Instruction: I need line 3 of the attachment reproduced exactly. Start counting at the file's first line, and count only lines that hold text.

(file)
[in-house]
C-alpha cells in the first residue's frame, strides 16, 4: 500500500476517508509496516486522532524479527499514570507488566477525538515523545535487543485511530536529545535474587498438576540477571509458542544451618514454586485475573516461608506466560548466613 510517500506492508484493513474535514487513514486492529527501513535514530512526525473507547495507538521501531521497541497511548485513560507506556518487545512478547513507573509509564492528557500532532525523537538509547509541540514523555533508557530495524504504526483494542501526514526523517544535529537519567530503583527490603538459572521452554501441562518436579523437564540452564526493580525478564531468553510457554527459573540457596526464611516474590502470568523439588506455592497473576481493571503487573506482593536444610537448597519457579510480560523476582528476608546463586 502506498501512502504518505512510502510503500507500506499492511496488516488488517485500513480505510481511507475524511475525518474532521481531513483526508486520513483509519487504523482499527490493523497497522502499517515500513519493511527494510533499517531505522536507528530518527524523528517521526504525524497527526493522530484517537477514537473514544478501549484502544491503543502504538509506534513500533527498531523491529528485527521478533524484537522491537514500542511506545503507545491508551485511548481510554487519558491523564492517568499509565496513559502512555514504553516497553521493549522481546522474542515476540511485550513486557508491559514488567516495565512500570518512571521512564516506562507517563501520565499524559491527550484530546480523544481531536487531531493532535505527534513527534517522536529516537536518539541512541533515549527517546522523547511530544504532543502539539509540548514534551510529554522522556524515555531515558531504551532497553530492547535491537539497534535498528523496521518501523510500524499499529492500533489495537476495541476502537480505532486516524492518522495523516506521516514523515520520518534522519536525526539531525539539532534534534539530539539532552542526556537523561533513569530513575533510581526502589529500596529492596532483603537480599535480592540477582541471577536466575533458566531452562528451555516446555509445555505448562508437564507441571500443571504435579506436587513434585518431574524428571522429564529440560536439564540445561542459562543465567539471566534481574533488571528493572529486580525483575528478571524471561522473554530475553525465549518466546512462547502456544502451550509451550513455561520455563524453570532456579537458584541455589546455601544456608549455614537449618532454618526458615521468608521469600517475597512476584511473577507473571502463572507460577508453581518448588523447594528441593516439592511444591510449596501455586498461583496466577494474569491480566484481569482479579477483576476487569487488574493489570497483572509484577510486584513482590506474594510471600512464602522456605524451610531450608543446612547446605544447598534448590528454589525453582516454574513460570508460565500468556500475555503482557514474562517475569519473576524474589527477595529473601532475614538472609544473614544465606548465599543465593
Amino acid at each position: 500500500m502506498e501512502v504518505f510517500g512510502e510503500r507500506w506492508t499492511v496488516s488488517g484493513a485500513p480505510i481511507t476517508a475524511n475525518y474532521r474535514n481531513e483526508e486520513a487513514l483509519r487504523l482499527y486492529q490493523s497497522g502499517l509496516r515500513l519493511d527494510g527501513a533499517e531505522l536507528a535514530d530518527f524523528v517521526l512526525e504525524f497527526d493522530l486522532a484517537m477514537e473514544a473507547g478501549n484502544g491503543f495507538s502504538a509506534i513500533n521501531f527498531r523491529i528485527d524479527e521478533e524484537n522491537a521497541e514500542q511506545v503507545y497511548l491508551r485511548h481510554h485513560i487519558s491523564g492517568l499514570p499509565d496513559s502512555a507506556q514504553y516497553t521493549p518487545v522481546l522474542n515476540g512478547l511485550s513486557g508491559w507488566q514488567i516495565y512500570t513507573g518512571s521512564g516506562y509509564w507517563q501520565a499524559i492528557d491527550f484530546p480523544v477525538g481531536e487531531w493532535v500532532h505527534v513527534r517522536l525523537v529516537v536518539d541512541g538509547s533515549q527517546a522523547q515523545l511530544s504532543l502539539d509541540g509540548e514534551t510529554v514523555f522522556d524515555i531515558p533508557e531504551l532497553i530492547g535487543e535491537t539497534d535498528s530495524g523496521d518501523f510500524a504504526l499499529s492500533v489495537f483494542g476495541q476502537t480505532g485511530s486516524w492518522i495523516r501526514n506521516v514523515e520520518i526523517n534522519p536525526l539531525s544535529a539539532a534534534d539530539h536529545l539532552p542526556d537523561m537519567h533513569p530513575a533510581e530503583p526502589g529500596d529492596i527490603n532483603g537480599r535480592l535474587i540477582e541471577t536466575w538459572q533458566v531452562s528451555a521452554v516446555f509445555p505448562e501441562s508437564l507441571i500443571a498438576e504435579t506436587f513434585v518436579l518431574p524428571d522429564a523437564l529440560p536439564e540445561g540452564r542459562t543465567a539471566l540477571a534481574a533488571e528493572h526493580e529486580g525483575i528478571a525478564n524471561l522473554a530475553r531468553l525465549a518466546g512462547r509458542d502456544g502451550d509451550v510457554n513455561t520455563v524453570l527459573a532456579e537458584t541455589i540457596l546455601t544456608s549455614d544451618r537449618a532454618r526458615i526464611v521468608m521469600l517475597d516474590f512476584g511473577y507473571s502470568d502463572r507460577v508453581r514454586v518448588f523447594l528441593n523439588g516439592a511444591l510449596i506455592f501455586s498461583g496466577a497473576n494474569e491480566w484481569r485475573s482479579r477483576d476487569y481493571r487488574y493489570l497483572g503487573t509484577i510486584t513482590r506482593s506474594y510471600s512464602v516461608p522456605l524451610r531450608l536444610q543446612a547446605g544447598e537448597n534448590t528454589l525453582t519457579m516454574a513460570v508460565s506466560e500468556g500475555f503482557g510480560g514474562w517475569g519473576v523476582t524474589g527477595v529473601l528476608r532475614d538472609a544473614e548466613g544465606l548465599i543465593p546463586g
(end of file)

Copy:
Amino acid at each position: 500500500m502506498e501512502v504518505f510517500g512510502e510503500r507500506w506492508t499492511v496488516s488488517g484493513a485500513p480505510i481511507t476517508a475524511n475525518y474532521r474535514n481531513e483526508e486520513a487513514l483509519r487504523l482499527y486492529q490493523s497497522g502499517l509496516r515500513l519493511d527494510g527501513a533499517e531505522l536507528a535514530d530518527f524523528v517521526l512526525e504525524f497527526d493522530l486522532a484517537m477514537e473514544a473507547g478501549n484502544g491503543f495507538s502504538a509506534i513500533n521501531f527498531r523491529i528485527d524479527e521478533e524484537n522491537a521497541e514500542q511506545v503507545y497511548l491508551r485511548h481510554h485513560i487519558s491523564g492517568l499514570p499509565d496513559s502512555a507506556q514504553y516497553t521493549p518487545v522481546l522474542n515476540g512478547l511485550s513486557g508491559w507488566q514488567i516495565y512500570t513507573g518512571s521512564g516506562y509509564w507517563q501520565a499524559i492528557d491527550f484530546p480523544v477525538g481531536e487531531w493532535v500532532h505527534v513527534r517522536l525523537v529516537v536518539d541512541g538509547s533515549q527517546a522523547q515523545l511530544s504532543l502539539d509541540g509540548e514534551t510529554v514523555f522522556d524515555i531515558p533508557e531504551l532497553i530492547g535487543e535491537t539497534d535498528s530495524g523496521d518501523f510500524a504504526l499499529s492500533v489495537f483494542g476495541q476502537t480505532g485511530s486516524w492518522i495523516r501526514n506521516v514523515e520520518i526523517n534522519p536525526l539531525s544535529a539539532a534534534d539530539h536529545l539532552p542526556d537523561m537519567h533513569p530513575a533510581e530503583p526502589g529500596d529492596i527490603n532483603g537480599r535480592l535474587i540477582e541471577t536466575w538459572q533458566v531452562s528451555a521452554v516446555f509445555p505448562e501441562s508437564l507441571i500443571a498438576e504435579t506436587f513434585v518436579l518431574p524428571d522429564a523437564l529440560p536439564e540445561g540452564r542459562t543465567a539471566l540477571a534481574a533488571e528493572h526493580e529486580g525483575i528478571a525478564n524471561l522473554a530475553r531468553l525465549a518466546g512462547r509458542d502456544g502451550d509451550v510457554n513455561t520455563v524453570l527459573a532456579e537458584t541455589i540457596l546455601t544456608s549455614d544451618r537449618a532454618r526458615i526464611v521468608m521469600l517475597d516474590f512476584g511473577y507473571s502470568d502463572r507460577v508453581r514454586v518448588f523447594l528441593n523439588g516439592a511444591l510449596i506455592f501455586s498461583g496466577a497473576n494474569e491480566w484481569r485475573s482479579r477483576d476487569y481493571r487488574y493489570l497483572g503487573t509484577i510486584t513482590r506482593s506474594y510471600s512464602v516461608p522456605l524451610r531450608l536444610q543446612a547446605g544447598e537448597n534448590t528454589l525453582t519457579m516454574a513460570v508460565s506466560e500468556g500475555f503482557g510480560g514474562w517475569g519473576v523476582t524474589g527477595v529473601l528476608r532475614d538472609a544473614e548466613g544465606l548465599i543465593p546463586g